These requests were understandable. Any of these people could have been fired for saying such things. But as a result, Kabul teems with more rumours than verifiable news. Many Afghans, if asked, will tell you about smuggling rings; which politician is addicted to heroin and who is trafficking it; links between the International Security Assistance Force and the Taliban; the weapons-opium pipeline between the Northern Alliance and the Taliban; American helicopters flying Taliban to the north of the country to perpetuate the war and justify the occupation; or how swine flu came from US soldiers because Christians eat bacon.

Resident Westerners, however, will discuss situations almost equally farfetched, and their reluctance to go on the record allows their stories to spiral into gross exaggerations. I read one account by a journalist who tried to investigate the supposed north-south weapons-heroin trade only to realize—after a week of slogging across Afghanistan in a dusty car—that his informants were making a buck off him. It was easy to see how novice reporters looking for stories could get lost on false trails. Bill once told me, “I ran into this journalist today. He was looking for scandals.” He laughed and shook his head. “I really hate journalists. They’d go broke if they didn’t make up all the crap they write.”

The comment stung; I’d worked as a journalist, and I knew how difficult it could be to verify most of what was said. In a bar that hosts much of Kabul’s expat social life, a man who’d been coming to Afghanistan since the days of the Soviet occupation explained to me what he called the “casualty rule”: every time a mujahed bragged about how many Soviet soldiers he’d killed, you had to divide by four and take away one zero. “If he’d killed two hundred,” the man said, “then he’d probably shot five. We need a rule like that for all of the shit people say in this city.”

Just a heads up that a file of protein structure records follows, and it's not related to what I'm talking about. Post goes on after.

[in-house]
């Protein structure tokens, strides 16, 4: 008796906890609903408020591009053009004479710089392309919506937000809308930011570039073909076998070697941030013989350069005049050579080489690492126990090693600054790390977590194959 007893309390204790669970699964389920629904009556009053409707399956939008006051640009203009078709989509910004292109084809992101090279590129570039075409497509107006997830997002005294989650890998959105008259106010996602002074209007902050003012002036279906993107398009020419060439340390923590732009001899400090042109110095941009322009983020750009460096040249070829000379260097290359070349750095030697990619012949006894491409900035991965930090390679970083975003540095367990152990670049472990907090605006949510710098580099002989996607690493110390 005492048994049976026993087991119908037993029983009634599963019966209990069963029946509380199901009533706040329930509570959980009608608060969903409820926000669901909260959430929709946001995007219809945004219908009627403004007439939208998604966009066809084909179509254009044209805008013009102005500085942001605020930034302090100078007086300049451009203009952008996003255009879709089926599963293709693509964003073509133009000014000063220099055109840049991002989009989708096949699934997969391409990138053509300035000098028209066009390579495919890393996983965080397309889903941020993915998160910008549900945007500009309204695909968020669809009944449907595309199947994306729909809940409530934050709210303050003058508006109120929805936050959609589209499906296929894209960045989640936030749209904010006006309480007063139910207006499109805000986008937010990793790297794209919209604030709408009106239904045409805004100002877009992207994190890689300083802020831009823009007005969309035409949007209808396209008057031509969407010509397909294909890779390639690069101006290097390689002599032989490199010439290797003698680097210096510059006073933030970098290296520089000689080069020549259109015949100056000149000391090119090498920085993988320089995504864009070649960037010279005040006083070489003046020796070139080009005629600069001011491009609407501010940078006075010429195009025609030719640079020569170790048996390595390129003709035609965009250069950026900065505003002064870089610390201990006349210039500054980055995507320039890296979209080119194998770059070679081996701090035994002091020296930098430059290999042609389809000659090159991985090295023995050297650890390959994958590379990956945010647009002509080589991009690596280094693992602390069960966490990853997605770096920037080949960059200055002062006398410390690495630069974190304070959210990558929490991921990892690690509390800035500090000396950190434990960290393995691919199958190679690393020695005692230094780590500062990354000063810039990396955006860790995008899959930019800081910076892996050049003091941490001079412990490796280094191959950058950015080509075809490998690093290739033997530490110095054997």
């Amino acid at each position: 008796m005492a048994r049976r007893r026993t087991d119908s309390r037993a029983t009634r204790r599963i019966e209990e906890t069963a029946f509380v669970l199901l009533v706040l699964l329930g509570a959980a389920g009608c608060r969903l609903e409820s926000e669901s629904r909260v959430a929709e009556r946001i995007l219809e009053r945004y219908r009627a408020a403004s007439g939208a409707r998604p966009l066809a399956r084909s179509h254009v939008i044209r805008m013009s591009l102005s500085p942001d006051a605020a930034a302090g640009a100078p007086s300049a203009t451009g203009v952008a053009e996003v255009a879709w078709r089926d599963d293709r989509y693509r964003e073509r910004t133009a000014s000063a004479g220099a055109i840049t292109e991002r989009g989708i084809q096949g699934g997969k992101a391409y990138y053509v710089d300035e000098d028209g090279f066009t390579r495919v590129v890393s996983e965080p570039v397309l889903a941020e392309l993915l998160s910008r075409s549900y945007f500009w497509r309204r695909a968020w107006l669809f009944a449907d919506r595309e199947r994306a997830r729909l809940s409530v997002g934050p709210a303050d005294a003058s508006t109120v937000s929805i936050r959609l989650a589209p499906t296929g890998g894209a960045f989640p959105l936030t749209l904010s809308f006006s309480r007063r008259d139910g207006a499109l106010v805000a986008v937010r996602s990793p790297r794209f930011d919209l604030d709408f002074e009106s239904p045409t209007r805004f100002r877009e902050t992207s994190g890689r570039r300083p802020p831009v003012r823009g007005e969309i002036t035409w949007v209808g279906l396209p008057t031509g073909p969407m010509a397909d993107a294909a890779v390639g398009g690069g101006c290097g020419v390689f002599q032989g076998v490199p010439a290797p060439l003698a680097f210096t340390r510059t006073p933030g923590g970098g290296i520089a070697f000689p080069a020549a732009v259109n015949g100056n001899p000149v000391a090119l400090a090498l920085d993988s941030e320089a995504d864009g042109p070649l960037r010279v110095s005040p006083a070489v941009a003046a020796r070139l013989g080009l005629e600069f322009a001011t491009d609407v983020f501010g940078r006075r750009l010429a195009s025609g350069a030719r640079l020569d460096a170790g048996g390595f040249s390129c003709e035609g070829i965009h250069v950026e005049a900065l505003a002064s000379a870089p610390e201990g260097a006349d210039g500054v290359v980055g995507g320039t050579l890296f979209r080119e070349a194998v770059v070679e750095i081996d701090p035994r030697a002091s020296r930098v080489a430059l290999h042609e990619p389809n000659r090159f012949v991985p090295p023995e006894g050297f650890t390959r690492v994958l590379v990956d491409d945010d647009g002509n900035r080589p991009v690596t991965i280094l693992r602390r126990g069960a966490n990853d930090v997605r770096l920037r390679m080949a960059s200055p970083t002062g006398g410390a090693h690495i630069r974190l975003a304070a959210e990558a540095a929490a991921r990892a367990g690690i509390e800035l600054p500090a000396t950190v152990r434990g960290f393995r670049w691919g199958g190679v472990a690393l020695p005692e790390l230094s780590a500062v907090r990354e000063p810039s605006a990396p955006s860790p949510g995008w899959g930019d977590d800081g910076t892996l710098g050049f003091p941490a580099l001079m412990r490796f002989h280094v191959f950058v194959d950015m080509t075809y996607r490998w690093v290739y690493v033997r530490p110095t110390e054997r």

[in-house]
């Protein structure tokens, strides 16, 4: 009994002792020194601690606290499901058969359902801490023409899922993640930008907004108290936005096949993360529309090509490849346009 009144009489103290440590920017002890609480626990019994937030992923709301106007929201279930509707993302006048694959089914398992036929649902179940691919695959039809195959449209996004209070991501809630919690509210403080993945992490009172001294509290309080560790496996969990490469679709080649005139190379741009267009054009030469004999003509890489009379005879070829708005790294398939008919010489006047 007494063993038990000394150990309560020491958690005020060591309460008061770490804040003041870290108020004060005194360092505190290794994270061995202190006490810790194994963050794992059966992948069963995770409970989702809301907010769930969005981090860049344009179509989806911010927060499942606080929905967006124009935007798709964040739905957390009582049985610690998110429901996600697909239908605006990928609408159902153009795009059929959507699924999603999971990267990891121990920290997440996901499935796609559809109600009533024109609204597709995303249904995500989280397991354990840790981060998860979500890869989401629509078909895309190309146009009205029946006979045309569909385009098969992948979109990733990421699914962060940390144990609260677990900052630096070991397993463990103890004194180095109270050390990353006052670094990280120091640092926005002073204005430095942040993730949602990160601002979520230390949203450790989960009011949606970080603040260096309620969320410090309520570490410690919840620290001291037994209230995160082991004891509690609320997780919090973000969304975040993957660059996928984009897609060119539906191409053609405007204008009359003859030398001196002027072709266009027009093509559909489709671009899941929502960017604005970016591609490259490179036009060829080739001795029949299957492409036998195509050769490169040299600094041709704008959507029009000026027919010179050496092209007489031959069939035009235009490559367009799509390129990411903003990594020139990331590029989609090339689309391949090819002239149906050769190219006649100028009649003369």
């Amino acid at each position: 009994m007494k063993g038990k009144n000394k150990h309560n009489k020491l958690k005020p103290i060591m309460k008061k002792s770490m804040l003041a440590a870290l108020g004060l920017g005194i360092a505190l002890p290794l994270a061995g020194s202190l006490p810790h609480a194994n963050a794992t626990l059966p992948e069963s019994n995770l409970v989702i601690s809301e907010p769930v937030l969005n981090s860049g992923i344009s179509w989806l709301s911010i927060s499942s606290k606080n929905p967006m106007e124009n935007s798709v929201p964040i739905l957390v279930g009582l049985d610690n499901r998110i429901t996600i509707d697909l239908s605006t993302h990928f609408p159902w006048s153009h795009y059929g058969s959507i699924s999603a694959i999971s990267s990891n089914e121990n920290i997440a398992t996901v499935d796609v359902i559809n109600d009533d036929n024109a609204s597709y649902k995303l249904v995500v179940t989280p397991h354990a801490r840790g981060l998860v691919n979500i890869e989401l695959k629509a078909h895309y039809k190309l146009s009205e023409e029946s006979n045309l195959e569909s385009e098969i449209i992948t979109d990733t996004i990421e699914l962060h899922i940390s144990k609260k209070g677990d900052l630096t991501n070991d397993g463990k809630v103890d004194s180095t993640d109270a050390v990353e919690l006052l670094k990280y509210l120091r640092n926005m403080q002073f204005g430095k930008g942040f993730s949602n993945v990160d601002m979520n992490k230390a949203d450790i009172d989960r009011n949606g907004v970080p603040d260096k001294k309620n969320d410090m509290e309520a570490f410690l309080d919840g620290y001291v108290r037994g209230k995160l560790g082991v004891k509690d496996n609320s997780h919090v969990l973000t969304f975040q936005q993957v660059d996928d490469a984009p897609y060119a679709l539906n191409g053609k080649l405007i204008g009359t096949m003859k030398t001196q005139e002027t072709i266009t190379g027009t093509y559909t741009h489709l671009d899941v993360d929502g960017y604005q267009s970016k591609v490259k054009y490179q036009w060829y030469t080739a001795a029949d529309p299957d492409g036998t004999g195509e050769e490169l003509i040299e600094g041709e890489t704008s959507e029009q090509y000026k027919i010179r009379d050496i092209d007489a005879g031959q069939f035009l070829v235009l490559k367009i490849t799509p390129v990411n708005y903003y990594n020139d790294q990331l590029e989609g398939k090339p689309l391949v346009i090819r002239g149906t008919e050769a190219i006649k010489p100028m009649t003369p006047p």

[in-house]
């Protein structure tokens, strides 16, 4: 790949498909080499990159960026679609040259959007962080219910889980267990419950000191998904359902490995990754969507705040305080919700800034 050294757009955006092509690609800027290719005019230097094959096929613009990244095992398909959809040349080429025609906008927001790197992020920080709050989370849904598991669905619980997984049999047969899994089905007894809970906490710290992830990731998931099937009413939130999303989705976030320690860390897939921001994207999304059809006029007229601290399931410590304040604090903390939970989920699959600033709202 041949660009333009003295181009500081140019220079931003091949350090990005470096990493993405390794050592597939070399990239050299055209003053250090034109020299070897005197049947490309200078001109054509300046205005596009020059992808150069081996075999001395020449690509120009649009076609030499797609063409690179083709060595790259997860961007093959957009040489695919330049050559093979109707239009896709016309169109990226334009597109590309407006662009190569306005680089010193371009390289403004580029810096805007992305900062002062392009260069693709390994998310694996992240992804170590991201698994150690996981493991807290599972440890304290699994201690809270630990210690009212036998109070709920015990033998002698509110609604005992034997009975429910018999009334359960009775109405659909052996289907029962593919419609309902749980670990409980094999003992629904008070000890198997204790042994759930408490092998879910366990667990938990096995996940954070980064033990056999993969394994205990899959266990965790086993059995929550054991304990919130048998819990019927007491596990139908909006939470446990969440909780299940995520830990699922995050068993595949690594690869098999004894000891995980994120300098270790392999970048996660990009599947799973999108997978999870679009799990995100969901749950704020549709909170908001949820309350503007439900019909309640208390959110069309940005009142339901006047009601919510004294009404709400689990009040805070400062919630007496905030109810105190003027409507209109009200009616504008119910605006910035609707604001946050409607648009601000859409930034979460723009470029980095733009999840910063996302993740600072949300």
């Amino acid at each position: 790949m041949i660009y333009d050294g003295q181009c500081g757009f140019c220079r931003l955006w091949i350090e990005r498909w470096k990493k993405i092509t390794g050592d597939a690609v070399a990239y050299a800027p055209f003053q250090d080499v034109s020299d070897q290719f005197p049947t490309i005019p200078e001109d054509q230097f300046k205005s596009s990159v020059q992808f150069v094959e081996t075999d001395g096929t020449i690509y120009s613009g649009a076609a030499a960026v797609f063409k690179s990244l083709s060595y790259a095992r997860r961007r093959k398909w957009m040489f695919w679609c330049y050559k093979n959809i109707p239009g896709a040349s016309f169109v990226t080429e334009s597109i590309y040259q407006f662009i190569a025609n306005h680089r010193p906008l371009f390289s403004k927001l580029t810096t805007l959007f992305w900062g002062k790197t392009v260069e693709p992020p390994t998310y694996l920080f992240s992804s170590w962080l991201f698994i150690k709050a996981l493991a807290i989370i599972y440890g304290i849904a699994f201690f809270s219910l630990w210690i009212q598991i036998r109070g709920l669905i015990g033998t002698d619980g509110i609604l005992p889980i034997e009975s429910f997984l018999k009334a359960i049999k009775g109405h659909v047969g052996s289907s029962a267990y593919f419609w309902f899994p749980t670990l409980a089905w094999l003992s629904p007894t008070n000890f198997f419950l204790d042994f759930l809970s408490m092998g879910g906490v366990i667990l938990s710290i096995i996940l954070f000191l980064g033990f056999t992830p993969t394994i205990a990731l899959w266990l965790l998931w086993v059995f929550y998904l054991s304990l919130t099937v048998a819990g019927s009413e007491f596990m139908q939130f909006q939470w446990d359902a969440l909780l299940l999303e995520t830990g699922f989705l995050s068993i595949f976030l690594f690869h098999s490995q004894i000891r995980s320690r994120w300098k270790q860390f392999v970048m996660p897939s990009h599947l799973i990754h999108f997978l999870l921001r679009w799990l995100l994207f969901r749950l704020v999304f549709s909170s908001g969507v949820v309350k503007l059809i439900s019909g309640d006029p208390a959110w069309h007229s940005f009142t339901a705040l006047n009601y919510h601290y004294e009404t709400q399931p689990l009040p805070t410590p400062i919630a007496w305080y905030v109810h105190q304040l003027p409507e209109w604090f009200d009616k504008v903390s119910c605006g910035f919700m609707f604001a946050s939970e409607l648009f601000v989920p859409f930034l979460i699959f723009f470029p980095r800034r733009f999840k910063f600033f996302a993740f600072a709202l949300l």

He was right. And yet rumours are not entirely useless. In seeking the truth, we can forget how much myths tell us about a place and its struggles, about uncertainty and the frustration of feeling powerless—in short, what myths have to say about the overwhelming confusion of wartime. Kabul’s stories echo the clumsy corruption of Vietnam novels such as Robert Stone’s Dog Soldiers, and often seem better premises for fiction than investigative reporting. The novel is well-suited to this territory of the unconfirmed, as it offers the space and flexibility to show the messiness of war, its real and perceived motivations and injustices. For the writer, it takes time and patience to accurately depict the erosion of trust in authority during wartime, the craving for explanations, the full power of delusion’s inexorable spread. For those who start to believe in it, a rumour is not an easily dismissed line in an article but a driving force; it fills a vacuum, finding a place in the stories we tell ourselves.

It would be a mistake to think that only Afghans depend on such myth-making to come to terms with this seemingly endless war. From a number of educated Americans in Kabul, I heard that the West was losing because the average age of US soldiers was eighteen—too young for them to carry out their duties responsibly. And yet a look at the list of the roughly 1,800 US soldiers killed in the Afghan war reveals that fewer than ten were eighteen. Our need to understand, coupled with the lack of access to reliable information, inevitably leads to facile explanations, spread by word of mouth and taken for fact.

As a novelist engaged with these questions, I saw Kabul as a fertile ground for believers in fiction—not only those who appreciate what they hear for its hyperbolic or mythopoeic value, but also those who understand the human need to connect through storytelling, to make sense of failure in whatever terms are available.